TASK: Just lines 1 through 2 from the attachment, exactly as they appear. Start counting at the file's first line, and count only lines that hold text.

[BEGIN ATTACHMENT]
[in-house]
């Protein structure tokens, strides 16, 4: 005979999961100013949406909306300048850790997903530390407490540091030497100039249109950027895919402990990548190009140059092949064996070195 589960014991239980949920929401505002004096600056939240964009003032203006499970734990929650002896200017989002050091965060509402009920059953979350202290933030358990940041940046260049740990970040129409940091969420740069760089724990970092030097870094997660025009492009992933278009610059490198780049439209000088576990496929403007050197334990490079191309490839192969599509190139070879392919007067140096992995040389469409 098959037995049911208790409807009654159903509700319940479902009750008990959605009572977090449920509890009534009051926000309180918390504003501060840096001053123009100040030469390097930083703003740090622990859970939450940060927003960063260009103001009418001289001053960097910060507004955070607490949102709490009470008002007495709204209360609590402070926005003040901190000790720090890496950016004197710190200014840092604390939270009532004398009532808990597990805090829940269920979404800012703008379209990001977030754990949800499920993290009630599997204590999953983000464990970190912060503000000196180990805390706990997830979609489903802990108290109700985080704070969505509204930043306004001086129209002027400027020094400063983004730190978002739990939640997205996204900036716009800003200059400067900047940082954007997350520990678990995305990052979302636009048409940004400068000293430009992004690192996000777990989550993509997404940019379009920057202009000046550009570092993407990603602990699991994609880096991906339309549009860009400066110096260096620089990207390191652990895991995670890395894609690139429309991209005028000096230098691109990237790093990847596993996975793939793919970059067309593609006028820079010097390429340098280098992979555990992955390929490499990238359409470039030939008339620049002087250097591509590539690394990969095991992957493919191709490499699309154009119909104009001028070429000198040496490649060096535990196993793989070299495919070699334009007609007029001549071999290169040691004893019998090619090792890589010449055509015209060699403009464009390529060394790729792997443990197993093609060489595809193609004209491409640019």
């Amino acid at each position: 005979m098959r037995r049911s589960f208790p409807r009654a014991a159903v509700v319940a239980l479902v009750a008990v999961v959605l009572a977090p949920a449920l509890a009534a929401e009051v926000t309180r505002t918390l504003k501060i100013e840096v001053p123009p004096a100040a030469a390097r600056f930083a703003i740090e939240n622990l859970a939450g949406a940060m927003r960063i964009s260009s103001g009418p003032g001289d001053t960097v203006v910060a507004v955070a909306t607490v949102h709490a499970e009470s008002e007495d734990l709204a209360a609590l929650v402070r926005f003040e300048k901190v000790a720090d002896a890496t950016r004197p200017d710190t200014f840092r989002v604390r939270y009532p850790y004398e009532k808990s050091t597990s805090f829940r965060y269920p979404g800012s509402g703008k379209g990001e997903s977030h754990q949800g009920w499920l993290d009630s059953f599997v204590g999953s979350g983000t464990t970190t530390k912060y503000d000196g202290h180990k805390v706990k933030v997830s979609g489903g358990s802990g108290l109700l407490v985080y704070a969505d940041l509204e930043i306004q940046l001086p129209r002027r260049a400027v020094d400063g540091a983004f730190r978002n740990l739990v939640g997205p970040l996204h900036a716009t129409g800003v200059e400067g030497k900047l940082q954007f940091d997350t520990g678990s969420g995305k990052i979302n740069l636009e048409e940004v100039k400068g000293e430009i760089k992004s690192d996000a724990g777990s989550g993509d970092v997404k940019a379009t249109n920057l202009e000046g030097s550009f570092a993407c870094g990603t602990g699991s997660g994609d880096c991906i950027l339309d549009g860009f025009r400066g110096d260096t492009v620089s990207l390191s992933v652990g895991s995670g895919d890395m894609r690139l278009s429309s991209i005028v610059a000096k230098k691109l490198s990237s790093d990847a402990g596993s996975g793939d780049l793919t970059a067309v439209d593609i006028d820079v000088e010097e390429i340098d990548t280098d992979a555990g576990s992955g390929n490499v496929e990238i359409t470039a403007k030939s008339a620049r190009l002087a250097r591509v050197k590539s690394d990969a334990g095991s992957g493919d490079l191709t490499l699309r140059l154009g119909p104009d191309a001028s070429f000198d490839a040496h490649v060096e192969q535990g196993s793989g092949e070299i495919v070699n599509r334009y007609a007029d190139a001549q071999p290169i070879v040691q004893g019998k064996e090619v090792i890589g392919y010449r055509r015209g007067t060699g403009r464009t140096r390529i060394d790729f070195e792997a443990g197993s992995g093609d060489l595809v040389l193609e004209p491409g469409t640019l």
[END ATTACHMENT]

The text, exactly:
[in-house]
């Protein structure tokens, strides 16, 4: 005979999961100013949406909306300048850790997903530390407490540091030497100039249109950027895919402990990548190009140059092949064996070195 589960014991239980949920929401505002004096600056939240964009003032203006499970734990929650002896200017989002050091965060509402009920059953979350202290933030358990940041940046260049740990970040129409940091969420740069760089724990970092030097870094997660025009492009992933278009610059490198780049439209000088576990496929403007050197334990490079191309490839192969599509190139070879392919007067140096992995040389469409 098959037995049911208790409807009654159903509700319940479902009750008990959605009572977090449920509890009534009051926000309180918390504003501060840096001053123009100040030469390097930083703003740090622990859970939450940060927003960063260009103001009418001289001053960097910060507004955070607490949102709490009470008002007495709204209360609590402070926005003040901190000790720090890496950016004197710190200014840092604390939270009532004398009532808990597990805090829940269920979404800012703008379209990001977030754990949800499920993290009630599997204590999953983000464990970190912060503000000196180990805390706990997830979609489903802990108290109700985080704070969505509204930043306004001086129209002027400027020094400063983004730190978002739990939640997205996204900036716009800003200059400067900047940082954007997350520990678990995305990052979302636009048409940004400068000293430009992004690192996000777990989550993509997404940019379009920057202009000046550009570092993407990603602990699991994609880096991906339309549009860009400066110096260096620089990207390191652990895991995670890395894609690139429309991209005028000096230098691109990237790093990847596993996975793939793919970059067309593609006028820079010097390429340098280098992979555990992955390929490499990238359409470039030939008339620049002087250097591509590539690394990969095991992957493919191709490499699309154009119909104009001028070429000198040496490649060096535990196993793989070299495919070699334009007609007029001549071999290169040691004893019998090619090792890589010449055509015209060699403009464009390529060394790729792997443990197993093609060489595809193609004209491409640019």